The auto industry is sharing detailed return-to-work guidelines on how to shield employees from the coronavirus as it prepares to reopen its own factories in the coming weeks.
Why it matters: We might not shake hands again, but sooner or later, most of us will return to our jobs, whether in a factory, office or public venue within close proximity of others.
- Reestablishing an environment where employees feel comfortable and can remain healthy will be a daunting challenge for every employer.
What's happening: Drawing lessons from China, where production has already resumed, automakers and their suppliers are plotting a coordinated effort to reopen North American factories, perhaps as early as May.
- To prepare, they are creating lengthy playbooks containing step-by-step guidelines and best practices for when it's safe to return — and publishing them online for other businesses to adapt.
Case study: A 51-page "Safe Work Playbook" from Lear Corp., a maker of seats and vehicle technology, is a good example of what many companies will need to do.
- The free document outlines how to implement everything from advanced social-distancing practices to on-site health screening and employee training.
- Companies should be getting organized now, while stay-at-home orders are in place, by setting up a "pandemic prevention team" and ordering supplies like soap, sanitizer, paper towels and thermometers, as well as personal protective gear like masks, face shields and gloves.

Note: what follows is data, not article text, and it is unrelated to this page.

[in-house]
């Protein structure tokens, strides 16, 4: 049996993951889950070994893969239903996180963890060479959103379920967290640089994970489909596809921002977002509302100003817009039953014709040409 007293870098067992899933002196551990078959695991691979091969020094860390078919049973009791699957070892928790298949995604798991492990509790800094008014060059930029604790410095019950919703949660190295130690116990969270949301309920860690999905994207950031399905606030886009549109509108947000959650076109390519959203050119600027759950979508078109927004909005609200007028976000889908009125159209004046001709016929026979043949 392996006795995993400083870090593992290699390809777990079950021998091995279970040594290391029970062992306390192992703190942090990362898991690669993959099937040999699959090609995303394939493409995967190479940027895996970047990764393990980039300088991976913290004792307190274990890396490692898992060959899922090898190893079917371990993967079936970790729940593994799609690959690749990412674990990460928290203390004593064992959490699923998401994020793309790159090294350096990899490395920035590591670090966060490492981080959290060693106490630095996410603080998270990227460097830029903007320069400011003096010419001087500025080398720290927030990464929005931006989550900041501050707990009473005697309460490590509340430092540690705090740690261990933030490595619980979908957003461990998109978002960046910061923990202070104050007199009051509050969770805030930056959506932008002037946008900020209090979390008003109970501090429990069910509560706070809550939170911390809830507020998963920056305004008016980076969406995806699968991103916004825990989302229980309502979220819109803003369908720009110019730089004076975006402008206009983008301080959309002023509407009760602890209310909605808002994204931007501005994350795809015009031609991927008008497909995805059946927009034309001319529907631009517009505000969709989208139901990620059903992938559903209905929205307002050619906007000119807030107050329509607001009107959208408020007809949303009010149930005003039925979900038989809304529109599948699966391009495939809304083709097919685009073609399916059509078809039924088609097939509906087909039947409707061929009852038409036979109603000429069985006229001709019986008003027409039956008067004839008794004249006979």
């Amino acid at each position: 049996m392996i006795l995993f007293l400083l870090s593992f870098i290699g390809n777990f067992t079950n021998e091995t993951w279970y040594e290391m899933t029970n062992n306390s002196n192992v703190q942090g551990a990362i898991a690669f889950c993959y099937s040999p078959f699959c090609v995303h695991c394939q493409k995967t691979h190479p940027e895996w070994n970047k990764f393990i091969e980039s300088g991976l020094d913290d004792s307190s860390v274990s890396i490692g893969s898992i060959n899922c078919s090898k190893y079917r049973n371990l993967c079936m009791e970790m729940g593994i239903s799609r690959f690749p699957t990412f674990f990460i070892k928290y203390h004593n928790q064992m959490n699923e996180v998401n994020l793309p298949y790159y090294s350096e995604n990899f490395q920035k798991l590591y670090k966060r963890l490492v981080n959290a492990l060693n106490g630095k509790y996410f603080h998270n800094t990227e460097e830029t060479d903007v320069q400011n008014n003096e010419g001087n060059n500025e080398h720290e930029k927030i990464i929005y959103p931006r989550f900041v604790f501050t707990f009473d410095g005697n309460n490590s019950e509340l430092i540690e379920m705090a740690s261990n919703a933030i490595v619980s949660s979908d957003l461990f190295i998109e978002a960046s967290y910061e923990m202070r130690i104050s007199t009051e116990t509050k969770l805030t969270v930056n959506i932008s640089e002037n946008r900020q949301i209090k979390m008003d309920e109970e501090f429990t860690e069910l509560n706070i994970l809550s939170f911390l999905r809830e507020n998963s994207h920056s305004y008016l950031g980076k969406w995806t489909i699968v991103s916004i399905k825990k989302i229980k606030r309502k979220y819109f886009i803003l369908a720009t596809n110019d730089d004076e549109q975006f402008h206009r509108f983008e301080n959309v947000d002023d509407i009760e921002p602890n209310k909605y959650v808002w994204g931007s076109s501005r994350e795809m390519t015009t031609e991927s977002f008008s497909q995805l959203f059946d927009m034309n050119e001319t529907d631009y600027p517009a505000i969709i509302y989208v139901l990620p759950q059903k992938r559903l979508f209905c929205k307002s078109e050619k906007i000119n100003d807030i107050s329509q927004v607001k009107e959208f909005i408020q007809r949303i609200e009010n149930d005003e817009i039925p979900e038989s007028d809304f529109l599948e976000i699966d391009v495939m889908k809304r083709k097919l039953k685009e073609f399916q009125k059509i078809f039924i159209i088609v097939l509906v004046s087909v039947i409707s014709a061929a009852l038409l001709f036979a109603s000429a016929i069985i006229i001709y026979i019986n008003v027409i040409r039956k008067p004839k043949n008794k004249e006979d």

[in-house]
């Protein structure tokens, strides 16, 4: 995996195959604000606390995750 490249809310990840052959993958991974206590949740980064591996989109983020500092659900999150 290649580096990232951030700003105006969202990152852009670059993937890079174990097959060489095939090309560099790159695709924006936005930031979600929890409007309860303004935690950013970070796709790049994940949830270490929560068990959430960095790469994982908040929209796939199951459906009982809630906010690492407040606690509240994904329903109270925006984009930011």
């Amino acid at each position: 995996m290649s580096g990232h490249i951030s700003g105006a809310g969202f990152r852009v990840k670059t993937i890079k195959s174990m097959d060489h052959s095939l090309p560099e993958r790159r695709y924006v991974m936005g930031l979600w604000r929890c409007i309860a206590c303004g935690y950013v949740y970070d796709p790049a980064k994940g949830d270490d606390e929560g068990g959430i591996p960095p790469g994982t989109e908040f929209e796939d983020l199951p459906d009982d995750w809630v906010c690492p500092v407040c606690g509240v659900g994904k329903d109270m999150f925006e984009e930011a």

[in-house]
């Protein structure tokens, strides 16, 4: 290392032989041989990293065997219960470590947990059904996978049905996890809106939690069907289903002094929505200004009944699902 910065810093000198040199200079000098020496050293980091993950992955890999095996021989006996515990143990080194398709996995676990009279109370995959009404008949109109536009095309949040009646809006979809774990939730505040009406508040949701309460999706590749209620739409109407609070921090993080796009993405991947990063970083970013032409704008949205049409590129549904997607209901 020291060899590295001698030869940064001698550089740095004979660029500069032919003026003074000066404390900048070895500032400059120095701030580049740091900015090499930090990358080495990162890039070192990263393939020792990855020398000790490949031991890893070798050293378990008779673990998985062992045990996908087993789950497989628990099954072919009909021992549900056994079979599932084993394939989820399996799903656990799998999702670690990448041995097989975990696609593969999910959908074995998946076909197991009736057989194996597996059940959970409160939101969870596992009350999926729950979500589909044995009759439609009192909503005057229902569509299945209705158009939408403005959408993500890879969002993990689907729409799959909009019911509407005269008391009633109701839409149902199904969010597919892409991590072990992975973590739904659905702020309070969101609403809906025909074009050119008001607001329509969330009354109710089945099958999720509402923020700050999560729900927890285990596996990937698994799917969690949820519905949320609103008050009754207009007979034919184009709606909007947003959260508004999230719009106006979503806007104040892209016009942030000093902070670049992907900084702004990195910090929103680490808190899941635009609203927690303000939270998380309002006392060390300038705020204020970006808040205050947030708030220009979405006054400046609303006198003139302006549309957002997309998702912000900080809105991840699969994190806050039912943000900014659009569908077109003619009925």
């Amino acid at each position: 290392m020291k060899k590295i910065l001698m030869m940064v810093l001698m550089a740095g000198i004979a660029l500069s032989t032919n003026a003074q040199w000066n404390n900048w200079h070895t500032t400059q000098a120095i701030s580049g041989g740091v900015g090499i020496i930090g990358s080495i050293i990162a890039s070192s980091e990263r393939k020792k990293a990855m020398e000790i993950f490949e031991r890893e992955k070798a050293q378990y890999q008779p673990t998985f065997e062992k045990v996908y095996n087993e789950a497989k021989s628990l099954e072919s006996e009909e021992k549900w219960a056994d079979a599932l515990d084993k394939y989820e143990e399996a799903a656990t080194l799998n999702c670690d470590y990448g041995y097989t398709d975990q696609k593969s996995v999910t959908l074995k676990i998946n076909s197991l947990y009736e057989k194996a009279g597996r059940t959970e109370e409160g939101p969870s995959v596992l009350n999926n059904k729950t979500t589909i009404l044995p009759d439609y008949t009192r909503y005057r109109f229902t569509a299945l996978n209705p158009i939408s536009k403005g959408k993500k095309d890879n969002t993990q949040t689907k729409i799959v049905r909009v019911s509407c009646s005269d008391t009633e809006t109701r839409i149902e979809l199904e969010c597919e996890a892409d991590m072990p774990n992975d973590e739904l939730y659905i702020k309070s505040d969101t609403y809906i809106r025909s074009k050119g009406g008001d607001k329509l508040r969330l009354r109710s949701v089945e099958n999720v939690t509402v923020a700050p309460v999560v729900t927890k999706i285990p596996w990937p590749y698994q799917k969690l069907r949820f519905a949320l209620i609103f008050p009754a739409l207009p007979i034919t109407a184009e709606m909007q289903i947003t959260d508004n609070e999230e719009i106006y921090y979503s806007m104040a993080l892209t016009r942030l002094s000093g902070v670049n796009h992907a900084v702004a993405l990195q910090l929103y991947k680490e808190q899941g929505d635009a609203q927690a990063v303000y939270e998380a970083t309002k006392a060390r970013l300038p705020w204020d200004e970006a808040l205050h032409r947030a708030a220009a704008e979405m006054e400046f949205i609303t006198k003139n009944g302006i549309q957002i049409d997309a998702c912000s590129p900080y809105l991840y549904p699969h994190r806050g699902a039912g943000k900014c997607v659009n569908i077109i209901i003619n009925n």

- Before anyone returns to work, they recommend companies disinfect everything from computer screens and keyboards to bathrooms and vending machines.
Details: Everything employees touch is subject to contamination, so Lear says companies will need to frequently disinfect items like tables, chairs and microwaves in break rooms and other common areas.
- Even punching in to a time clock can be risky. Lear suggests stationing an employee nearby to disinfect the time clock between workers if needed.
- And those waiting to enter the building should space themselves out, Lear notes. "When you talk to someone in line make sure you do not point your head directly at them."
- Workers should be at least three feet apart, and when that's not possible, they should wear masks or face shields, or be separated by barriers.
- Shift arrival times should be staggered to reduce congestion and meetings should be limited to fewer than 10 people.
- Workers should take staggered lunch breaks and only sit on one side of the table to avoid face-to-face contact, Lear suggests. Consider assigning half the workforce to eat lunch outside or in their vehicle.
In China, a government-sponsored mobile app tracks employees' health and location, but such tactics won't fly in North America, says Jim Tobin, Asia president of Magna International, one of the world's largest auto suppliers, which has a big presence in China and has been through this drill before.
The bottom line: Gathering around the water cooler is likely off-limits for the foreseeable future. Welcome to the new normal at work.
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